The drive from the border was a little bit hairy, the tolls are more confusing, the roads a bit rougher and the Milan ring road made me a little greyer, but getting to Lake Garda was worth it :)
We pulled in to the campsite and our pitch literally overlooked the Lake, it was all sorts of special.
You could probably spend a week touring Lake Garda, in my naivety I hadn’t really grasped just how big or interesting it was. You can take ferries around it, or drive which is spectacular.
Lake Garda is a lovely place to chill, sit back and watch the world go by. This was also the first place that we managed to get the bikes out, cycling beside the lake is easy, as it is pretty flat, at least it was where we were. Food, as you would expect, is excellent and the people are effortlessly stylish. The pace of life is slower and it is hard not to feel very relaxed from the moment you get your camp set up.
Once more into the beach
The last main stop on our tour was the Adriatic Coast, we had decided to stay at a bigger campsite with entertainment, multiple swimming pools, a gym, spa and all the trimmings. This isn’t our usual sort of campsite but we thought it would be good for the kids and relaxing for us.
Turns out we were right, the staff were awesome, the wine was cheap and the ice cream parlour took a shine to my son and decided to fatten him up with free ice cream (See photos).
We weren’t on the beach but it wasn’t far and we managed to don our flippers and explore the deep blue.
The bikes got a lot of use and we managed between us to pick up nine punctures (note to self, spare inner tubes are a must). The national park to the north, Parco Regionale Vento del Delta Po, was a great place to cycle and we encountered a couple of very large stags along the way which added to the excitement.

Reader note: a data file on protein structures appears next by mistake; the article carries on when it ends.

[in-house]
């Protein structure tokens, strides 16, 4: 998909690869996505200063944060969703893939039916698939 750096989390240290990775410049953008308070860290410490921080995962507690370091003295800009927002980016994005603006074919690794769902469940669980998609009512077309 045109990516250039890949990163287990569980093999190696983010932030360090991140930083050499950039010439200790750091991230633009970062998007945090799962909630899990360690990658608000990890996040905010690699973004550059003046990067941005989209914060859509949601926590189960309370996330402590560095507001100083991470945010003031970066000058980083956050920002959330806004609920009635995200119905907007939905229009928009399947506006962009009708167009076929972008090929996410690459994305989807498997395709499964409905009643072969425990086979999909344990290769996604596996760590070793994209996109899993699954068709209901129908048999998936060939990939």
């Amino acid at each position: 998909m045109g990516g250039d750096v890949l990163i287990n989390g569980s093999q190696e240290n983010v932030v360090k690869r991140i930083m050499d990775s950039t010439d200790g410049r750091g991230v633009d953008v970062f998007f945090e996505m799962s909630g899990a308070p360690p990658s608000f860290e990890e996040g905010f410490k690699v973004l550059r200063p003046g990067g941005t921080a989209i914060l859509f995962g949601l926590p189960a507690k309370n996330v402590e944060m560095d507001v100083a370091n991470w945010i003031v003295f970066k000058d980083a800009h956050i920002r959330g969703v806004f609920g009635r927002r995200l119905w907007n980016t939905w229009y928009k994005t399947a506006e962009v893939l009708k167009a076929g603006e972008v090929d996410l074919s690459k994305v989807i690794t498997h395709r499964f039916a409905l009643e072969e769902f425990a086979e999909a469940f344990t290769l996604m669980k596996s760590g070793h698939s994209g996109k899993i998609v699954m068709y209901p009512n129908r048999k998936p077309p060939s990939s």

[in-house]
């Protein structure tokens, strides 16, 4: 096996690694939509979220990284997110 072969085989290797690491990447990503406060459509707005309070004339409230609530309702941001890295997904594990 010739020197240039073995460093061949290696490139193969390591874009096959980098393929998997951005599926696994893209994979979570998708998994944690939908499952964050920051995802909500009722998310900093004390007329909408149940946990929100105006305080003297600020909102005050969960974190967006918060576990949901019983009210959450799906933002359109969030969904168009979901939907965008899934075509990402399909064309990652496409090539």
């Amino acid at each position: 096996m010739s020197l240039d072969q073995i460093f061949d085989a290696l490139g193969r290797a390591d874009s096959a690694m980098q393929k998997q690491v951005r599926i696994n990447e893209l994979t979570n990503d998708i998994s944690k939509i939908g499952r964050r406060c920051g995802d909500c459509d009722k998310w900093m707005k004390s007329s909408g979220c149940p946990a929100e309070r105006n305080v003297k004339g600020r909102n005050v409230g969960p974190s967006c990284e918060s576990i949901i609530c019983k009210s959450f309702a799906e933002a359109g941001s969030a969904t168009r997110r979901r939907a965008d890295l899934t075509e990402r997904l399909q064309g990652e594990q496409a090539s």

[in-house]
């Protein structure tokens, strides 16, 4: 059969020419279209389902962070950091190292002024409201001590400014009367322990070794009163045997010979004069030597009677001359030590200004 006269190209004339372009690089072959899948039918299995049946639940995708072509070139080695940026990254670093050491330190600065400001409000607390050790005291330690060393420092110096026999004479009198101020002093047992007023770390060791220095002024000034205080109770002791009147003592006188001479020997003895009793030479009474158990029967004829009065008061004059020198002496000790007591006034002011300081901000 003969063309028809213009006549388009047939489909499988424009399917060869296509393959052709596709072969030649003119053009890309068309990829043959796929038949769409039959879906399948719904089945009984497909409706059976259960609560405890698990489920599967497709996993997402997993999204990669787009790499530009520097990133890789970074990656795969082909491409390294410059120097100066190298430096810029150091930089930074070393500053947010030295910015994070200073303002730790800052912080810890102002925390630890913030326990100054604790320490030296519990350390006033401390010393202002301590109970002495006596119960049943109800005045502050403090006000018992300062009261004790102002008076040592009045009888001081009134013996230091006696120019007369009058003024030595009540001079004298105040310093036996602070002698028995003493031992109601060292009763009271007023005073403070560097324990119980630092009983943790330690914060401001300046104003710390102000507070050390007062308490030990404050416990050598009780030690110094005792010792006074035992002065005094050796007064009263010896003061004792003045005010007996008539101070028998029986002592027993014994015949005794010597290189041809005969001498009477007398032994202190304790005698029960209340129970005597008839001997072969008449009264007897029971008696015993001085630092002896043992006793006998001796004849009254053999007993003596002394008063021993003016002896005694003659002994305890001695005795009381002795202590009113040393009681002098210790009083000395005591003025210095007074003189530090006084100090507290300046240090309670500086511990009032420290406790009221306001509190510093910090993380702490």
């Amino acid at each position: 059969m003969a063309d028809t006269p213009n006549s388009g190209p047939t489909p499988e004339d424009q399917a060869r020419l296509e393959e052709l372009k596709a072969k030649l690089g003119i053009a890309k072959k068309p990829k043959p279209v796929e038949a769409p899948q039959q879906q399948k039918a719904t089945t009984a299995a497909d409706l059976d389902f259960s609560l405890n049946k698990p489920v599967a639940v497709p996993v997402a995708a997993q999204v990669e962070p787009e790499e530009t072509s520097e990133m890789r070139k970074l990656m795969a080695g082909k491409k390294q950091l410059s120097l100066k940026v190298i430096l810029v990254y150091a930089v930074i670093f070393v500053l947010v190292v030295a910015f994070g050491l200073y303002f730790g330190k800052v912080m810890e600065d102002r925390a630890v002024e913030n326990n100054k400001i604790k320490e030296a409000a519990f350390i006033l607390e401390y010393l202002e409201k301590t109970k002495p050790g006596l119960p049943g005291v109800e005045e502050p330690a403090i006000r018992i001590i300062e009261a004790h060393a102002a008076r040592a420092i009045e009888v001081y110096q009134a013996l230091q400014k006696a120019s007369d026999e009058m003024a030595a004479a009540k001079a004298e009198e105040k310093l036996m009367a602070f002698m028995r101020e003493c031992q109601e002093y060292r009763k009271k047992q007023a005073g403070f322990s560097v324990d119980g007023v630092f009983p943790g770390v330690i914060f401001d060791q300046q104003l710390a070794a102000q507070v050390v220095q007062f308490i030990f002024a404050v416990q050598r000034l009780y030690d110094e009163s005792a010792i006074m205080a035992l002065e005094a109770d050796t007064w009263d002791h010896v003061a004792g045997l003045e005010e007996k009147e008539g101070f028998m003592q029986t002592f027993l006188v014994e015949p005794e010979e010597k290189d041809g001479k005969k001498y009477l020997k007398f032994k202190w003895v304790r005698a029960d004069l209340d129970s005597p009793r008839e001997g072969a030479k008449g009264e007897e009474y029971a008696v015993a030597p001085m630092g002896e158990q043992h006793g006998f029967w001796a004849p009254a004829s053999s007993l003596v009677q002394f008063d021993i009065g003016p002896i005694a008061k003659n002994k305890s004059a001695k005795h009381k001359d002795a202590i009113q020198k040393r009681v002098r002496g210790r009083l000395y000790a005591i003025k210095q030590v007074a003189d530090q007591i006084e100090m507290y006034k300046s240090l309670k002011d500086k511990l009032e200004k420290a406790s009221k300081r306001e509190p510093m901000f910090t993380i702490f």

Because we were so close, we made the most of the trains and had a day trip to Venice, ticking off the culture aspect of the tour; coming into Venice by train is rather exciting and although the kids were not overly impressed by traipsing around art galleries, I think they will always remember the trip.
The long road home
The journey back to Blighty was broken up by an overnighter all in the van stop, at a very remote campsite somewhere in the middle of nowhere in France.
With a family of four, me at 6ft 3 inches, my eldest son (14 at the time and almost 6 foot), my youngest son (10 at the time and 5ft 6) and my wife (touching 5ft 4 ish) we could all just about squeeze into the camper without the awning for an overnight stop. Anything longer than a night and you are going to want an awning to avoid getting under each other's feet. The stars were amazing, but the restaurant was closed, thankfully we had our trusty stand by pot noodles on hand.
I don’t think there is any way I could have done the drive in one go, that is the beauty of a camper van though.
What did I learn
1. The journey always takes longer than you think.
2. The cars in Italy are lovely but the roads are not.
3. Camper life can create wonderful memories, so don’t stress the little things.
4. As much as you would like to think your kids will be thrilled by the countryside, a laptop and a movie can break up the boredom.
5. You only ever need half the stuff you take with you, the skill is knowing which half!
6. You will probably get stressed out at times, a wrong turn, a late-night camp set up. These things feel like a major hassle at the time, but when you look back they will seem insignificant compared to the memories you make and keep forever.
7. 6 and 3 are pretty much the same thing but I think it is worth mentioning them twice!
8. When you go on holiday in a camper and the team works together it is the best feeling in the world.
To paraphrase Randy Crawford
“Van life, it’s the only life I know”.
Van - Converted VW T5 with pop-top named Scooby
The drivers - Al & Louise
The entourage (kids) - Jamie and Jacob
The date - Summer 2017